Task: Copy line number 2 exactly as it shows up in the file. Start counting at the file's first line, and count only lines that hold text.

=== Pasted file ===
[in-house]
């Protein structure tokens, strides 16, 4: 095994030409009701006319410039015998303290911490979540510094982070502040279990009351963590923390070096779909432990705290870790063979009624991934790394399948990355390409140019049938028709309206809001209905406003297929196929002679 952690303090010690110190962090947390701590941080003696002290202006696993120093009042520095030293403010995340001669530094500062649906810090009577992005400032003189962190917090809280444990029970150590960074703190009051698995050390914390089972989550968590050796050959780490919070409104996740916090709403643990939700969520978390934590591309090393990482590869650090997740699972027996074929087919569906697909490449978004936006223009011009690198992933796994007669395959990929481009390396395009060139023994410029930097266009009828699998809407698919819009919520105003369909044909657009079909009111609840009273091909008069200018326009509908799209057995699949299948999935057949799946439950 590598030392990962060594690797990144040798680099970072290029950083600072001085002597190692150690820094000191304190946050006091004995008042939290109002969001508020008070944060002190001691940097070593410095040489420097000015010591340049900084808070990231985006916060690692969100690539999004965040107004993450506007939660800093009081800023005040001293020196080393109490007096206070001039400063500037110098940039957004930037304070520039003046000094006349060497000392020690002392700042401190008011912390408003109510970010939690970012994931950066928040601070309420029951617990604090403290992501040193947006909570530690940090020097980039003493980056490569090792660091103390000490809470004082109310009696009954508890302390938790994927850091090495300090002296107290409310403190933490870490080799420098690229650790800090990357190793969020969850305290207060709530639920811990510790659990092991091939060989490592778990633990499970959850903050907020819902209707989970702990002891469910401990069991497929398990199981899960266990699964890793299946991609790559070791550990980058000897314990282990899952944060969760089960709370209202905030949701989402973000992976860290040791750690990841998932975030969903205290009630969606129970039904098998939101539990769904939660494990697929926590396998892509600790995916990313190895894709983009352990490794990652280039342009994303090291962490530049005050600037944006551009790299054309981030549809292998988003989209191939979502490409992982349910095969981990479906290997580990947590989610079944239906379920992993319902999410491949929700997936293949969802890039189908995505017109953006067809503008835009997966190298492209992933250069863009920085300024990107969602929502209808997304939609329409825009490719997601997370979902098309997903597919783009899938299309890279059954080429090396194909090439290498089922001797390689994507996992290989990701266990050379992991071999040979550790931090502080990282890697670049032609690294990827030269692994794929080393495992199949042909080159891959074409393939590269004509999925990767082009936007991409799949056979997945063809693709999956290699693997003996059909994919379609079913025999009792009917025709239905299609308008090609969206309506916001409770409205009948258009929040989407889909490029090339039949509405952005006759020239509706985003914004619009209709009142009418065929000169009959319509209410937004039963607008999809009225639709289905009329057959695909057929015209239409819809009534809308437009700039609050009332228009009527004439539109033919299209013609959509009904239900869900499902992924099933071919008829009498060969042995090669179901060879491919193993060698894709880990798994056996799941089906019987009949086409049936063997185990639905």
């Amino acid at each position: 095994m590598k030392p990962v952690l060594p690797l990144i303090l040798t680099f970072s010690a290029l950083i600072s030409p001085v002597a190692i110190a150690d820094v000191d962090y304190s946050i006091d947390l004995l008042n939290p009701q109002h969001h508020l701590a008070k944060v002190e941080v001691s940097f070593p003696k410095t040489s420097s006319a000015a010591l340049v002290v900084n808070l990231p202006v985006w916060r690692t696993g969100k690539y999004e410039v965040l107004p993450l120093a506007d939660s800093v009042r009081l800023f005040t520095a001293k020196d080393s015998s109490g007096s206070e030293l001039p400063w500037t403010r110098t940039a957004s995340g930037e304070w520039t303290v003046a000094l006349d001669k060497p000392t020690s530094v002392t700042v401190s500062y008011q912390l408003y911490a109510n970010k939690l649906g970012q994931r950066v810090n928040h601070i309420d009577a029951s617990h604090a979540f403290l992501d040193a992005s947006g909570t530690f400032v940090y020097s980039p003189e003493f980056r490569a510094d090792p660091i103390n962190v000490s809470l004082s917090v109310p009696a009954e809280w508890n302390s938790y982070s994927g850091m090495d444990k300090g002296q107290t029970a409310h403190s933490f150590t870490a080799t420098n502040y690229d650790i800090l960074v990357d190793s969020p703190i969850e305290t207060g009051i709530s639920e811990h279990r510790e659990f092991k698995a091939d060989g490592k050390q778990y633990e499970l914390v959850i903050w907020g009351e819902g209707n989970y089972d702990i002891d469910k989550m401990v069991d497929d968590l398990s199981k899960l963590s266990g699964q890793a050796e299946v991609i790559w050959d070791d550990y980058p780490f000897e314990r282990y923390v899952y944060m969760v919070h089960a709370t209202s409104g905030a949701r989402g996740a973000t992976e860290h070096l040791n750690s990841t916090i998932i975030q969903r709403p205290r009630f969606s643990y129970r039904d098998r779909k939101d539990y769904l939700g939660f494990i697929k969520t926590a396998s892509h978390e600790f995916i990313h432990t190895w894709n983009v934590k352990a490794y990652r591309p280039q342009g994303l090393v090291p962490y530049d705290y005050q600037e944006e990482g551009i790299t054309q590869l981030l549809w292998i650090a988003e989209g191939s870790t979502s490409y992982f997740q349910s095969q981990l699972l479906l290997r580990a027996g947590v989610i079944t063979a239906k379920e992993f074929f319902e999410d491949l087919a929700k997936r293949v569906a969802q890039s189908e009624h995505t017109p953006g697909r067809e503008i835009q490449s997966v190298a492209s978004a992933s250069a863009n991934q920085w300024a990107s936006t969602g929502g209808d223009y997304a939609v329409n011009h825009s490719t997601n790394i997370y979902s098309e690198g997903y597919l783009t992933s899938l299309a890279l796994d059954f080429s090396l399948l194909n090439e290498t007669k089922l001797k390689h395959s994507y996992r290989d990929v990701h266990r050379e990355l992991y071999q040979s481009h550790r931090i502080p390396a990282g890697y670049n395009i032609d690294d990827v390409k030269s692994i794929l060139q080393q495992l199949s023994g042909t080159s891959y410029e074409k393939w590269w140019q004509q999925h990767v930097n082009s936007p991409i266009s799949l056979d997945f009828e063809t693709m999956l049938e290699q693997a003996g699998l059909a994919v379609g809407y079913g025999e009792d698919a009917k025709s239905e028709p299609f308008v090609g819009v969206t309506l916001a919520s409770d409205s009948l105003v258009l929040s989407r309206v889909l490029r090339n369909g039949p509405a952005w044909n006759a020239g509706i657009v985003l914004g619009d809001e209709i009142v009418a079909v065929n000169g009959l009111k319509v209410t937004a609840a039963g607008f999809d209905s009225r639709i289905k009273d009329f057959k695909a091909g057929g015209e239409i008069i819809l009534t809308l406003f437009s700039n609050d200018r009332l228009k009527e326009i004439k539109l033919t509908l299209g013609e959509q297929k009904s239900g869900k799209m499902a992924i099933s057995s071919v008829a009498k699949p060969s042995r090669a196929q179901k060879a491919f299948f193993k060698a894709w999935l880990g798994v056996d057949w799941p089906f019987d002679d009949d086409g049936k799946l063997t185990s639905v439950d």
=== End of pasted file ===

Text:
């Protein structure tokens, strides 16, 4: 095994030409009701006319410039015998303290911490979540510094982070502040279990009351963590923390070096779909432990705290870790063979009624991934790394399948990355390409140019049938028709309206809001209905406003297929196929002679 952690303090010690110190962090947390701590941080003696002290202006696993120093009042520095030293403010995340001669530094500062649906810090009577992005400032003189962190917090809280444990029970150590960074703190009051698995050390914390089972989550968590050796050959780490919070409104996740916090709403643990939700969520978390934590591309090393990482590869650090997740699972027996074929087919569906697909490449978004936006223009011009690198992933796994007669395959990929481009390396395009060139023994410029930097266009009828699998809407698919819009919520105003369909044909657009079909009111609840009273091909008069200018326009509908799209057995699949299948999935057949799946439950 590598030392990962060594690797990144040798680099970072290029950083600072001085002597190692150690820094000191304190946050006091004995008042939290109002969001508020008070944060002190001691940097070593410095040489420097000015010591340049900084808070990231985006916060690692969100690539999004965040107004993450506007939660800093009081800023005040001293020196080393109490007096206070001039400063500037110098940039957004930037304070520039003046000094006349060497000392020690002392700042401190008011912390408003109510970010939690970012994931950066928040601070309420029951617990604090403290992501040193947006909570530690940090020097980039003493980056490569090792660091103390000490809470004082109310009696009954508890302390938790994927850091090495300090002296107290409310403190933490870490080799420098690229650790800090990357190793969020969850305290207060709530639920811990510790659990092991091939060989490592778990633990499970959850903050907020819902209707989970702990002891469910401990069991497929398990199981899960266990699964890793299946991609790559070791550990980058000897314990282990899952944060969760089960709370209202905030949701989402973000992976860290040791750690990841998932975030969903205290009630969606129970039904098998939101539990769904939660494990697929926590396998892509600790995916990313190895894709983009352990490794990652280039342009994303090291962490530049005050600037944006551009790299054309981030549809292998988003989209191939979502490409992982349910095969981990479906290997580990947590989610079944239906379920992993319902999410491949929700997936293949969802890039189908995505017109953006067809503008835009997966190298492209992933250069863009920085300024990107969602929502209808997304939609329409825009490719997601997370979902098309997903597919783009899938299309890279059954080429090396194909090439290498089922001797390689994507996992290989990701266990050379992991071999040979550790931090502080990282890697670049032609690294990827030269692994794929080393495992199949042909080159891959074409393939590269004509999925990767082009936007991409799949056979997945063809693709999956290699693997003996059909994919379609079913025999009792009917025709239905299609308008090609969206309506916001409770409205009948258009929040989407889909490029090339039949509405952005006759020239509706985003914004619009209709009142009418065929000169009959319509209410937004039963607008999809009225639709289905009329057959695909057929015209239409819809009534809308437009700039609050009332228009009527004439539109033919299209013609959509009904239900869900499902992924099933071919008829009498060969042995090669179901060879491919193993060698894709880990798994056996799941089906019987009949086409049936063997185990639905």